A familiar woodworking television show's bookshelf plan just blew us away. They had a neat idea and showed how a few simple modifications could personalize the design.
That's all well and good, but they still managed to run right by the rest of us. Even though we're getting pretty good in the West Hills Wood shop, we're not quite up to the level of those guys.
As it happens, we recently built our own bookshelf. After adjusting a dozen photos, we can now share our own bookshelf plan. Of course our free woodworking plan does not have a drawing. We don't use them. Oh, no doubt they're handy, but that's not how we do things here.
We started out with a couple of walnut boards we had in the stack. Any wood can be used for this project. This is a solid wood bookshelf plan. Many plans call for plywood sides and shelves. That's fine, we wanted to highlight these two boards.
Some folks think walnut is terribly expensive. It's not at all. In fact it's right in line with cherry, maple, and other popular varieties. Walnut is readily available, has interesting grain patterning, and can be used for all sorts of projects from fancy to plain.
We are able to dimension our own lumber. But it would be even easier to simply buy your wood already machined. The wood is 3/4 inch thick. A typical book is roughly 9 inches by 12 inches tall and will require a little more room to get in and out of the shelf, so our sides are 11 inches deep. Our space in the house calls for 32 inches tall.
This is a single-shelf arrangement. Here we've simply cut the wood and laid it out to see how much we have. What you see is from the top, with the sides and shelf in rough location. The top will come later.
With some experience, you will soon understand how to set up your dado blades to match the thickness of your stock. Our own milled lumber varies in thickness from project to project so it takes us a few tests to get the dado set right. But it's not hard, just takes patience.
We ran a groove for the bottom as well as a rabbet along the back. That's it for this process. If you don't have a table saw, you can use a router or old school saw/chisel your way to grooviness. We think that's too hard.
Gluing up the box is straightforward. West Hills Wood is not anti-nail, we just like to make things without them.
Our bookshelf plan calls for two 1x1 runners along the top inside edge. There is one nail through each side into the top runner. Maybe it helps, maybe it doesn't. Makes us feel better though.
The lower shelf is the same depth as the sides to allow the back to sit on it. A removable shelf (to be added later) will be a little less deep, to allow room to move. It's a little late at this point to make any dimensional changes, but if you get here and decide it needs to be smaller, now's the time to do it. If you want it bigger, you'll need to start again.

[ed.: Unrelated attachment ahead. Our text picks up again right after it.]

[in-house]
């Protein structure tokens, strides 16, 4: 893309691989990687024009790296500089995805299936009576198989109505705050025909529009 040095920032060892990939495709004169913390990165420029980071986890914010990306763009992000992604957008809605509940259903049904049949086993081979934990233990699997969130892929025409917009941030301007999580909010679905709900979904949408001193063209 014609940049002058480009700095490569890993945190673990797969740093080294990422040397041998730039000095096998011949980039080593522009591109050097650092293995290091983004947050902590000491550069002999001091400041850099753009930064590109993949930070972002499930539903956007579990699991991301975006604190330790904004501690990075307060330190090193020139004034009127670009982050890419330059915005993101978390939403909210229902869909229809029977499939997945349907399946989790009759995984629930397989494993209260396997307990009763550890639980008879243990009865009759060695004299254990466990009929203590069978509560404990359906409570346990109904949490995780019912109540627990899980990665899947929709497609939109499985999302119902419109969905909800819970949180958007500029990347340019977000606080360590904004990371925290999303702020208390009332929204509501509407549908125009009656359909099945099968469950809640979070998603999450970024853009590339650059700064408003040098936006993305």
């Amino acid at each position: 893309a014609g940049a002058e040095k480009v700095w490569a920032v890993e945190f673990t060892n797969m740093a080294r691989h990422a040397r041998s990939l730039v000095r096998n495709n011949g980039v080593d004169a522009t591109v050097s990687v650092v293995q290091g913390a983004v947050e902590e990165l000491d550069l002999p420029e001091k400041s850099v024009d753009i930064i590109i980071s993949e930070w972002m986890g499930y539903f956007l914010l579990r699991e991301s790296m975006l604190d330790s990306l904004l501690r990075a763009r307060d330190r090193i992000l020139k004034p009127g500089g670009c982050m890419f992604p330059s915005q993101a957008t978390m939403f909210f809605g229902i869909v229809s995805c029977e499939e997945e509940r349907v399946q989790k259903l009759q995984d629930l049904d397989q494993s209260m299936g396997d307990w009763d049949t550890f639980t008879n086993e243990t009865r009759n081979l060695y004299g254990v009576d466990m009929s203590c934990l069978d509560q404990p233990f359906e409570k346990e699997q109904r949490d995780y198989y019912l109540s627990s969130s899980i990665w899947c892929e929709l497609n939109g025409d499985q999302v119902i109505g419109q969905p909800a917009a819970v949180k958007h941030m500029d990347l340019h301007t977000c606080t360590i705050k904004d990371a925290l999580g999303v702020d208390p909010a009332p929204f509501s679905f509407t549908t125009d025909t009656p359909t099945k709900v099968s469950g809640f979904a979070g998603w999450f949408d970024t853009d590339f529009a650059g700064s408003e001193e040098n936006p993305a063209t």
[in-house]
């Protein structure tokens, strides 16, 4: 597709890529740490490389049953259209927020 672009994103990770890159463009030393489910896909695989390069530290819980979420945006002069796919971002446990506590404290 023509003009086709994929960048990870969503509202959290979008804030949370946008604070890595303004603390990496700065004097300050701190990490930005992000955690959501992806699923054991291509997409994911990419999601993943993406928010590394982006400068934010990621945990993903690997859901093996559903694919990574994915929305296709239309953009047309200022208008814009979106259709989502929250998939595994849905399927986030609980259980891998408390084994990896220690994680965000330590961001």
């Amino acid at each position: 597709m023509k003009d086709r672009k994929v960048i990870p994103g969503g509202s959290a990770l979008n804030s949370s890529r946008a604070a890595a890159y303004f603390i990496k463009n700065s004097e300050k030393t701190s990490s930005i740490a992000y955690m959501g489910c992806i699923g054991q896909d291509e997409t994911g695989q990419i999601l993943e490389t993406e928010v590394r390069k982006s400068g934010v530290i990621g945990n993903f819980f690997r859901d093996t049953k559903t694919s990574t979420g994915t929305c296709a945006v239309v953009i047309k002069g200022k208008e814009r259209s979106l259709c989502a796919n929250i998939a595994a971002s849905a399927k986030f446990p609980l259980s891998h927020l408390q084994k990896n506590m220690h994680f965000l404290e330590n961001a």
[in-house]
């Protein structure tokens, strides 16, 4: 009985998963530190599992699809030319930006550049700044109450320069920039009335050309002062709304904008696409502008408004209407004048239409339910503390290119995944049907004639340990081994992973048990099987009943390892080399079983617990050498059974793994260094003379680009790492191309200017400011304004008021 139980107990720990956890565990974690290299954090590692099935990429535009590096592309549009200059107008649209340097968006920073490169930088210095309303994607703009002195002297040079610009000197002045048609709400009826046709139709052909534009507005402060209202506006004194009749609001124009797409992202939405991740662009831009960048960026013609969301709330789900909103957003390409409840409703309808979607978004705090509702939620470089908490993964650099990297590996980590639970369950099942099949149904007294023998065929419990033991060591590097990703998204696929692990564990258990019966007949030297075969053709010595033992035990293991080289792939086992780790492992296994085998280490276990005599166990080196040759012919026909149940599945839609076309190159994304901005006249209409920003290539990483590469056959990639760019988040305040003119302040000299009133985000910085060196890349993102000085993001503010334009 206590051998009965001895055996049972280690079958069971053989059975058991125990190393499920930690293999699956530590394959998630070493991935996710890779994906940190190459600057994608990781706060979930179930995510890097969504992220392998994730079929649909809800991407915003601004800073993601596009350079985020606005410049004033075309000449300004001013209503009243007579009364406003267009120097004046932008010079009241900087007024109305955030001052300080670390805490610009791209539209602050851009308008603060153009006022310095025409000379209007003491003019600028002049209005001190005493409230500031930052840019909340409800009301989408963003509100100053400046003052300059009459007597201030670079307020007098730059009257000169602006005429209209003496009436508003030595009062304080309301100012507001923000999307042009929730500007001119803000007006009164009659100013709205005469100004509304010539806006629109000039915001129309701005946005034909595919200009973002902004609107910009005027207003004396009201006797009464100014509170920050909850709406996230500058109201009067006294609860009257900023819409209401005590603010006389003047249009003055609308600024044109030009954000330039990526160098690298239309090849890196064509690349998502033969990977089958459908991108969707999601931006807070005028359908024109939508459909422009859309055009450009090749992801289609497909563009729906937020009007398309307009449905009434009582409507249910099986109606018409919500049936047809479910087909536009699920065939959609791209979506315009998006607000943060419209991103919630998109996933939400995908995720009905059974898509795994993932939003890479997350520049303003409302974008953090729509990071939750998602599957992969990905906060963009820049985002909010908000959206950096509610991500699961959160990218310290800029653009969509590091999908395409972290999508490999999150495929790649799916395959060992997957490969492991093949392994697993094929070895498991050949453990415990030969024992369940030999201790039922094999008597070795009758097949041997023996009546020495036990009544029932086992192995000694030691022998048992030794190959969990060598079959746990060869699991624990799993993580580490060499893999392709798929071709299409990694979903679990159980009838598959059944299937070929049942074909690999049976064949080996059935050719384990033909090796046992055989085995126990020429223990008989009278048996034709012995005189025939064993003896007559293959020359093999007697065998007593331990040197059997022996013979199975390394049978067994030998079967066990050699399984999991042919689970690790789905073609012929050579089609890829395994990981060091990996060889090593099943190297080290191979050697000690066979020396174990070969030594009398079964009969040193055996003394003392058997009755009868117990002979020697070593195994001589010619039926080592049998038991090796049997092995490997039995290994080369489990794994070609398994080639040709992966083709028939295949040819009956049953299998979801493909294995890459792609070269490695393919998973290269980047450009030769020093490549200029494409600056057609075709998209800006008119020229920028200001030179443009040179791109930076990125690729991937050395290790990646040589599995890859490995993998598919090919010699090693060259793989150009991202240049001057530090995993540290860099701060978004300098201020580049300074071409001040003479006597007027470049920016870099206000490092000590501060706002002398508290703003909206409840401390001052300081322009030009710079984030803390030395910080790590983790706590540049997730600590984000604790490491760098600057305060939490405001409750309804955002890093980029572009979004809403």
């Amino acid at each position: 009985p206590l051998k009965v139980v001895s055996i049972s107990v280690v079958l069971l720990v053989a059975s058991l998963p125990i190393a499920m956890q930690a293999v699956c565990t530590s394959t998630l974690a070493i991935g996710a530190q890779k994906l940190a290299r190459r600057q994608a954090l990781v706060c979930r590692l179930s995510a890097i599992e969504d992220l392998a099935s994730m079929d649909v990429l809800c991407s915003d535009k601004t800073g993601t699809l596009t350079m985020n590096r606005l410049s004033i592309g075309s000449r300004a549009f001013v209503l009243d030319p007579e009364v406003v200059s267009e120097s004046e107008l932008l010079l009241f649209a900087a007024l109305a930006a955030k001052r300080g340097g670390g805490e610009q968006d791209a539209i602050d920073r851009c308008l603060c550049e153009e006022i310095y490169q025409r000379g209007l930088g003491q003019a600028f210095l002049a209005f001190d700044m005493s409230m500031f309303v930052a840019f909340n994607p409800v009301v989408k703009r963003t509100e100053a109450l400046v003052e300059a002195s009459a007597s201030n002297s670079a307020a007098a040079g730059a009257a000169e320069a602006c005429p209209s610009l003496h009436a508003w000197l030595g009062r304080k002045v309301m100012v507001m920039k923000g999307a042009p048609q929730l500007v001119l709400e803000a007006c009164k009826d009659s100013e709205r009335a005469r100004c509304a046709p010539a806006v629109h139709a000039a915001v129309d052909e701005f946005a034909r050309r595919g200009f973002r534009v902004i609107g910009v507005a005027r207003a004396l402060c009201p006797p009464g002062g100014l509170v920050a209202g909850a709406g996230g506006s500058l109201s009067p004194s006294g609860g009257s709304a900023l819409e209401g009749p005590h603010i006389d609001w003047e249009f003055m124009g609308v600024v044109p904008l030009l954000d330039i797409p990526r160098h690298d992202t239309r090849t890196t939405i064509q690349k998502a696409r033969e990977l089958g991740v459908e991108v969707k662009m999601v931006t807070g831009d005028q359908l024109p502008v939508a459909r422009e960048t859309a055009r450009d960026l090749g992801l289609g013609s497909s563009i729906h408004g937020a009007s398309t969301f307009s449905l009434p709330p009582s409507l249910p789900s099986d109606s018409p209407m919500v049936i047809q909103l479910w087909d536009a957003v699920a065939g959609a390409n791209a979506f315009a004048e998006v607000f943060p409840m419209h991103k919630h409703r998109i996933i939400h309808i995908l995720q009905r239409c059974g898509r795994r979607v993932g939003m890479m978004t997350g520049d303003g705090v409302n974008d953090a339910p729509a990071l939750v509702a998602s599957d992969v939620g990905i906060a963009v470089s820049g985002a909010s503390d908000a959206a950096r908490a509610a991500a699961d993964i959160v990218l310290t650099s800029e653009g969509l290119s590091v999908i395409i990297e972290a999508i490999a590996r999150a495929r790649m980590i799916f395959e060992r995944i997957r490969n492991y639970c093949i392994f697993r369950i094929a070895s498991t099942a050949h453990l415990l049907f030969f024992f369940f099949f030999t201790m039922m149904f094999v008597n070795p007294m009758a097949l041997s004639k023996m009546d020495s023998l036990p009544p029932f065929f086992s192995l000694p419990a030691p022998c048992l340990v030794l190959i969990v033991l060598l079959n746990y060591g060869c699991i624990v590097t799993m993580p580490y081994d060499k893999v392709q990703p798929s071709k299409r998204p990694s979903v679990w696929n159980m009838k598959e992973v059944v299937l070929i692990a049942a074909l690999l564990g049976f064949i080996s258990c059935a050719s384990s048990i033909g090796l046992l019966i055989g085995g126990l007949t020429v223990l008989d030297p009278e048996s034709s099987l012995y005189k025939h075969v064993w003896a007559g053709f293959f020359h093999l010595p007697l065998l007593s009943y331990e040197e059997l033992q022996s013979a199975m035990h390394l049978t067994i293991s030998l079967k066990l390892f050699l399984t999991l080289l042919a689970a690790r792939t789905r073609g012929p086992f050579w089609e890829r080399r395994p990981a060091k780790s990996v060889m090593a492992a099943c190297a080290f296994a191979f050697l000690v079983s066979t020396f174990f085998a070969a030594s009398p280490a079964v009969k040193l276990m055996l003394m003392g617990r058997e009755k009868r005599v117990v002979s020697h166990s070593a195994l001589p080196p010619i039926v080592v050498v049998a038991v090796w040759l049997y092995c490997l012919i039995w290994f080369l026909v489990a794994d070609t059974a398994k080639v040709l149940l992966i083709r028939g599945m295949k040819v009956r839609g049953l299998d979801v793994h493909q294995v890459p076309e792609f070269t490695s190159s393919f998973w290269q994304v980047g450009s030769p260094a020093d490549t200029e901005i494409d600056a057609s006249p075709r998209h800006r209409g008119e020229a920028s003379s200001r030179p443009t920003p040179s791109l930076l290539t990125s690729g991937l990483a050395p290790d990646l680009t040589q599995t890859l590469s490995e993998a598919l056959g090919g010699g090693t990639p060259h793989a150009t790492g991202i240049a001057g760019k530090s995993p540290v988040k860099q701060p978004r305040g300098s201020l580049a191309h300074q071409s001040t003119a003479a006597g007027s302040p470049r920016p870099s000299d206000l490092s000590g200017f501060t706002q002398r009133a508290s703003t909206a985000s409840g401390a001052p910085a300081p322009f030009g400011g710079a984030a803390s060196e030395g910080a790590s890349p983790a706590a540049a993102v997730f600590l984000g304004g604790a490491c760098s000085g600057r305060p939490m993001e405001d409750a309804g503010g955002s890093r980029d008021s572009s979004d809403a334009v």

We used a old piece of peg board for the shelf hole spacing. Knowing we were only going to have a single adjustable shelf, there seemed no point in making holes all up and own the sides. We made three.
Our shelf was located by eye and then we laid out the hole locations using a spacer board. Do this step before putting the back on. Be careful not to drill all the way through the sides.
A piece of 1/2-inch plywood adds strength to our bookshelf plan. It's screwed in place along the rabbet we made earlier. Don't cut the back until the case is together. You must allow for slight variations in rabbet depth and assembly quirks. Once together, a simple measurement will give you the right dimensions.
We had some thin slices of walnut lying around for some time. They were remnants from another project. So we trimmed and sanded them to use as "siding" for our back panel. The results are just a little over the top, but it was a great way to use up that old thin stuff. They are glued in place.
With solid sides and top, our walnut bookshelf plan came together pretty well. Even so, the top didn't exactly align with the sides as tight as we'd like, so a thin strip of trim came to the rescue. Don't feel bad about using this technique to cover gaps, it's used all the time and actually adds character and visual depth to the project.
The top was attached by running screws through the 1x1 runners.
You can also see that our face frame is simply butt jointed and glued to the front. We ran the stiles (vertical trim) over a fluted router bit for more texture.
Some bookshelf plans call for decorative trim around the upper joint. Use it if you got it. With a bit of finish, our trim blended in quite nicely. It was glued and attached with pin nails.
A look at the back shows the back panel screwed into place. If you look real close, the small white feet are visible. These help keep the unit from marring your floors.
Photography skills at West Hills Wood are about as good as you'd expect from woodworkers. Still, the walnut bookshelf plan came through. We built it as a compliment to my wife's
The golden tone and grain patterns are awfully strong in these photos, but the in-person result is terrific and suits our need perfectly. We applied several coats of an oil/wax finish (a Sam Maloof product found at the Rockler store) before putting the back on.
Finishing requires a different skill set than building. But keep in mind that the project will give you many years in return for the three days you give it now.
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